In building the software infrastructure as a startup, you generally have a few options:
1. Build custom Backends on top of an IaaS provider (AWS, Rackspace, or Azure)
2. Build your own Hardware and COLO at a Data Center,
3. Use one of the Pizza Delivery as a Service Providers; SaaS, PaaS, or MBaaS.
Which you choose is highly dependent on your needs:
1. Is your software infrastructure critical to your business?
2. How much downtime can you withstand?
3. How much control do you want over performance? Latency? Stability? Bugs?
4. How much cash do you have? Can you afford to weigh multiple approaches that may span tens of thousands of dollars in development time decisions regarding #3?
I’m talking about this because I’m neck deep in these choices.
My initial plan was to use AWS: I’m familiar with it, it’s run by a giant in the industry, and it’s unlikely that it’s going to go down any time soon. The problem with choosing AWS is that for our needs, they only go as far as the Infrastructure: All of the Database, Backend, API, and networking infrastructure is left up to me (in this particular use case). I’m familiar with that, so that that doesn’t bother me, but what does bother me is the time/cost tradeoff. For the sake of argument, let’s assume a normal developer costs 12-15K per month (assuming NYC or DC; San Fran is probably a bit more). If we also assume it’ll take a month of development time to build the backend, then we can safely say it’ll cost 12K for the backend (This doesn’t take into account the cost of the IaaS; which is a few hundred a month, starting out — sometimes less).
The biggest problem with that 12K number isn’t the number itself — it’s non-trivial, to be sure, but the real cost is the opportunity cost. The time spent building a backend is not spent building a product; it’s not spent making sure the product gets out the door to get traction/testing/money/all those things that Startups depend upon.
Another option for my specific use case is to use a MBaaS, (pronounced “Mmmm Bass”, but not nearly as delicious) or a “Mobile Backend as a Service” as they’re known.
The largest one out there is Parse.com, and they’re powered by Facebook. They’re by far the most startup-oriented MBaaS provider I’ve seen, but they’re not the only one. They also frighten me a little bit, especially with their reliability and bugs.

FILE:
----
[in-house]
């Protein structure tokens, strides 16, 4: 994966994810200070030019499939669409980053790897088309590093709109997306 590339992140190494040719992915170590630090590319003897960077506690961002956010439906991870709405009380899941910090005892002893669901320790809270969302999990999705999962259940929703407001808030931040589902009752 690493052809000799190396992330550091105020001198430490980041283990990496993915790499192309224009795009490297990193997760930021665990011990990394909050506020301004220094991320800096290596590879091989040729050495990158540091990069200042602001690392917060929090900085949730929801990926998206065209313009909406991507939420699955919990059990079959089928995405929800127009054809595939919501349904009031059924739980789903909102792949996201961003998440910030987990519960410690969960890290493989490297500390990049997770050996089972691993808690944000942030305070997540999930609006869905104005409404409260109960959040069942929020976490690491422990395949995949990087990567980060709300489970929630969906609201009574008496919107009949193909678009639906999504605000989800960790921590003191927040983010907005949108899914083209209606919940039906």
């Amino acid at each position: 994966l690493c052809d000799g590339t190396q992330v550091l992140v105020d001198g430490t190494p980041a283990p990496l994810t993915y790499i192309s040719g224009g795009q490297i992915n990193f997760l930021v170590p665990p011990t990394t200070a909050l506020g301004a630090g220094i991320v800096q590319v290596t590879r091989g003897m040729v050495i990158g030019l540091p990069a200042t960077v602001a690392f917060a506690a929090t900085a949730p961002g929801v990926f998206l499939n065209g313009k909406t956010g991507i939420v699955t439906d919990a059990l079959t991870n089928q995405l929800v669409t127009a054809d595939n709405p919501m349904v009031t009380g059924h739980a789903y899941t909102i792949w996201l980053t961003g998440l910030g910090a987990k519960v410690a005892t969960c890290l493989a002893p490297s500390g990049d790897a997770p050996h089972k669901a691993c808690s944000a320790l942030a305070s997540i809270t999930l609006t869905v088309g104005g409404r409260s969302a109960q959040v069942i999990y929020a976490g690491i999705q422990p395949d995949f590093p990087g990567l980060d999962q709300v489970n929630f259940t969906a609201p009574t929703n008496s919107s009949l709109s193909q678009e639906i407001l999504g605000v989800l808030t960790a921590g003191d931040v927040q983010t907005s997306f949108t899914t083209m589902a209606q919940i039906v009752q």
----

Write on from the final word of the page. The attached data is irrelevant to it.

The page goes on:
In researching this blog post, I took a look at all of the MBaaS providers mentioned in this Hacker News post, as well as their cost, focus, and whether or not they’re still alive as a MBaaS.
|Appcelerator Cloud||MBaaS + App Platform SDK||$39-$259||Alive|
|App42||Startup MBaaS + Managed Analytics||$0-$99||Alive|
|Kumulos||Startup MBaaS||$10/month based on “fair usage” (not defined)||Alive|
|Kinvey||Enterprise MBaaS||$2000/month (Free for Startups)||Alive|
|Apstrata||Indie MBaaS||<$800/month for Startup ($.08 per user)||Dead? (Last update to Google Code 2 years ago)|
|Buddy||Enterprise MBaaS (unknown, they hide the service behind a “ContactWall”)||Unknown (call for demo/pricing)||Dead? (Last commit is November 2014 for their platform SDKs.|
|StackMob||Indie MBaaS||Unknown||Dead (Acquired and shutdown by Paypal in February 2014)|
|Proxomo||Unknown||Unknown||Dead – Site gives an Azure 403 code (seriously Azure? 403?) “Site is Stopped”|
|IKnode||MBaaS||$9/month||Alive? – Last commit to their 4 months ago.|
|Kii||Enterprise MBaaS? (Unclear from their site)||ContactWall – Call for Pricing/Demo||Alive|
|Cloud Mine||Enterprise MBaaS||ContactWall (Call for pricing/demo)||Alive|
|Applicasa||Game Developer MBaaS||Pay Per user < 10K users = $249/month||Dead.|
|MobDB||BaaS||Unknown||Dead (Site 404s)|
|Windows Azure Mobile||MBaaS||Totally confusing||Alive|
|Storage Room||MBaaS||Unknown||Dead (Pivoted from BaaS and became/merged with “Contentful“).|
|Feed Henry||Enterprise MBaaS||Unknown (ContactWall)||Alive (Acquired by Redhat in Late 2014)|
So there you have it, out of 15 providers, 6 are dead (or appear dead), 9 are still around. It appears that most are either targeting Enterprise customers or Game developers.
There are only two conclusions I can draw from this:
1. If you choose to go the MBaaS route, you have a high probability of losing your provider.
2. Go Enterprise or Go Home.